Jesson started OBXtek in April 2009, shortly after he had left MicroTech and had been certified by the government as a service-disabled veteran. He said his disability was related to exposure to Agent Orange during combat service in the Vietnam War.

His main partner is Jimenez Jr. When OBXtek was formed, Jimenez Jr. was working as a project manager at MicroTech. He took a 37.5 percent share in the start-up, according to documents obtained by The Washington Post. Drabkin had 5 percent and Jesson had the remaining 57.5 percent.

Jesson said he took steps to protect against conflicts of interests between his firm and MicroTech. “Anthony agreed he would not ‘talk shop’ with his father and would not share any information about OBXtek operations,” Jesson said later in an affidavit submitted as part of a contracting dispute and obtained by The Post.

Drabkin also said he took care to avoid conflicts of interest. “I recused myself from activities between MicroTech and OBXtek,” he said in a statement. He resigned as secretary and vice president of OBXtek on Nov. 1, 2011.

“I have been only a passive investor since my resignation from the board,” he said.

OBXtek operates on Boone Boulevard in Tysons Corner, in an office complex where MicroTech also rents space. Subcontracting work from MicroTech provided OBXtek with an average of 75 percent of the firm’s revenue from 2009 to 2011, documents show.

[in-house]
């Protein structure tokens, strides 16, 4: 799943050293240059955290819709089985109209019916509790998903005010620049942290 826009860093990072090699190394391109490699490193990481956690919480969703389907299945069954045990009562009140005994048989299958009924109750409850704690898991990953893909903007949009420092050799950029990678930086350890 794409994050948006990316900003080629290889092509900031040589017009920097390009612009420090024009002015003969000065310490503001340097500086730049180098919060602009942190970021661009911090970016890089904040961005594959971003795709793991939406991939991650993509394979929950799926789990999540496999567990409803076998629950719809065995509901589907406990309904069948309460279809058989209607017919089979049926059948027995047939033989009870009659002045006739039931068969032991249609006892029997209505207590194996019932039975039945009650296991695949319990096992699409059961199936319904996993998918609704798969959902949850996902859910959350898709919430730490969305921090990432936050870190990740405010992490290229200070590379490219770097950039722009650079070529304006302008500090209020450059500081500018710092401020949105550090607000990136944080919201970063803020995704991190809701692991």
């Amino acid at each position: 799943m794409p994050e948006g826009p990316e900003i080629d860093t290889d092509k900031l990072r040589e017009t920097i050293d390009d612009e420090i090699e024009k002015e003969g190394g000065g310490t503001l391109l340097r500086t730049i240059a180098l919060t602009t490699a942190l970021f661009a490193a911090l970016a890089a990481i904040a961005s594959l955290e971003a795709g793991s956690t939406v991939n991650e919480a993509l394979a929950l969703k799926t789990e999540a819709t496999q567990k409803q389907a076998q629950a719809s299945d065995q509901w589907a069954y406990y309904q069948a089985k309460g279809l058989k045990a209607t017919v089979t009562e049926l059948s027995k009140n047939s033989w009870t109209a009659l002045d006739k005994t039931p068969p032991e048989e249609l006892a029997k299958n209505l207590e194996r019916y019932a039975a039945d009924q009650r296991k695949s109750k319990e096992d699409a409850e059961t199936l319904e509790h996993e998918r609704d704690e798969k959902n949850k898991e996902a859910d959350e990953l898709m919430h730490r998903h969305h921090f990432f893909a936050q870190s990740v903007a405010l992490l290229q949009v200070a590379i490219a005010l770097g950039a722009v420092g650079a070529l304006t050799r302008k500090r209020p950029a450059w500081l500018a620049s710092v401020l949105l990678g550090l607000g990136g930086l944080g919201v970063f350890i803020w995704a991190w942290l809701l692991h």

In the fall of 2011, OBXtek got a break — from MicroTech.

On Nov. 16, Drabkin, as MicroTech’s general counsel, submitted paperwork to the government saying MicroTech had grown too large to continue qualifying as small for the VETS program, which was reserved for small service-disabled firms with annual revenue of $25 million or less.

The VETS contract would effectively disappear unless MicroTech transferred it to another firm.

On Nov. 21, OBXtek struck a deal to take on the VETS contract from MicroTech, Jesson said.

OBXtek would pay MicroTech $150,000 for the contract plus a running stream of revenue: 7.5 percent of all the money earned on VETS deals originally won by MicroTech.